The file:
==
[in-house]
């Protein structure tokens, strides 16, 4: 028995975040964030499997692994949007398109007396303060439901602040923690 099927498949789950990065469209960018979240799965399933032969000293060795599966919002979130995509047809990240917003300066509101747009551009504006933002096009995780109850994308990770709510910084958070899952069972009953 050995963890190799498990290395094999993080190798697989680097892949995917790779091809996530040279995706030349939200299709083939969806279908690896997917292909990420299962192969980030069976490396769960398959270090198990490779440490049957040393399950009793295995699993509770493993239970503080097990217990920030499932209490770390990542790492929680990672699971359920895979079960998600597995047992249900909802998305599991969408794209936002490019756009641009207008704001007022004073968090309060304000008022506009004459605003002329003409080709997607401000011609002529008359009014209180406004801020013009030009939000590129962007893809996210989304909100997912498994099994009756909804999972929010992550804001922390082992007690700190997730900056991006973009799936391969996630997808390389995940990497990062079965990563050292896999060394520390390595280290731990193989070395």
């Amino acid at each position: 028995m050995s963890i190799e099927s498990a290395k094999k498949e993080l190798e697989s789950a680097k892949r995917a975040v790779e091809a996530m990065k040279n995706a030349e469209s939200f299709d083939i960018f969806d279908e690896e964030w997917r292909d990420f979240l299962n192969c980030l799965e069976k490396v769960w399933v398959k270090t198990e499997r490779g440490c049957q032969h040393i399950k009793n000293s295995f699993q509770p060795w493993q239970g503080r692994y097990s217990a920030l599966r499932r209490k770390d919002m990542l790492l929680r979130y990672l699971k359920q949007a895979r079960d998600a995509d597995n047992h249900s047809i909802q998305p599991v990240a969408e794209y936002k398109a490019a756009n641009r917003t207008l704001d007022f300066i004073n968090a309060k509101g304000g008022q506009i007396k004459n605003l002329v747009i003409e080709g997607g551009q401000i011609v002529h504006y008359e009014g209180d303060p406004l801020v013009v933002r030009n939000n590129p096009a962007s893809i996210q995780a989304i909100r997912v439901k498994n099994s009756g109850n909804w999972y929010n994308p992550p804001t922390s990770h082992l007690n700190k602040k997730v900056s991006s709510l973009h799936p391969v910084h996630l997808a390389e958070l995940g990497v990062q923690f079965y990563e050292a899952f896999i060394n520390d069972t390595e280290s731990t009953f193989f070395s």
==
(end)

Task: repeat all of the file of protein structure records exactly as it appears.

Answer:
[in-house]
């Protein structure tokens, strides 16, 4: 028995975040964030499997692994949007398109007396303060439901602040923690 099927498949789950990065469209960018979240799965399933032969000293060795599966919002979130995509047809990240917003300066509101747009551009504006933002096009995780109850994308990770709510910084958070899952069972009953 050995963890190799498990290395094999993080190798697989680097892949995917790779091809996530040279995706030349939200299709083939969806279908690896997917292909990420299962192969980030069976490396769960398959270090198990490779440490049957040393399950009793295995699993509770493993239970503080097990217990920030499932209490770390990542790492929680990672699971359920895979079960998600597995047992249900909802998305599991969408794209936002490019756009641009207008704001007022004073968090309060304000008022506009004459605003002329003409080709997607401000011609002529008359009014209180406004801020013009030009939000590129962007893809996210989304909100997912498994099994009756909804999972929010992550804001922390082992007690700190997730900056991006973009799936391969996630997808390389995940990497990062079965990563050292896999060394520390390595280290731990193989070395």
């Amino acid at each position: 028995m050995s963890i190799e099927s498990a290395k094999k498949e993080l190798e697989s789950a680097k892949r995917a975040v790779e091809a996530m990065k040279n995706a030349e469209s939200f299709d083939i960018f969806d279908e690896e964030w997917r292909d990420f979240l299962n192969c980030l799965e069976k490396v769960w399933v398959k270090t198990e499997r490779g440490c049957q032969h040393i399950k009793n000293s295995f699993q509770p060795w493993q239970g503080r692994y097990s217990a920030l599966r499932r209490k770390d919002m990542l790492l929680r979130y990672l699971k359920q949007a895979r079960d998600a995509d597995n047992h249900s047809i909802q998305p599991v990240a969408e794209y936002k398109a490019a756009n641009r917003t207008l704001d007022f300066i004073n968090a309060k509101g304000g008022q506009i007396k004459n605003l002329v747009i003409e080709g997607g551009q401000i011609v002529h504006y008359e009014g209180d303060p406004l801020v013009v933002r030009n939000n590129p096009a962007s893809i996210q995780a989304i909100r997912v439901k498994n099994s009756g109850n909804w999972y929010n994308p992550p804001t922390s990770h082992l007690n700190k602040k997730v900056s991006s709510l973009h799936p391969v910084h996630l997808a390389e958070l995940g990497v990062q923690f079965y990563e050292a899952f896999i060394n520390d069972t390595e280290s731990t009953f193989f070395s």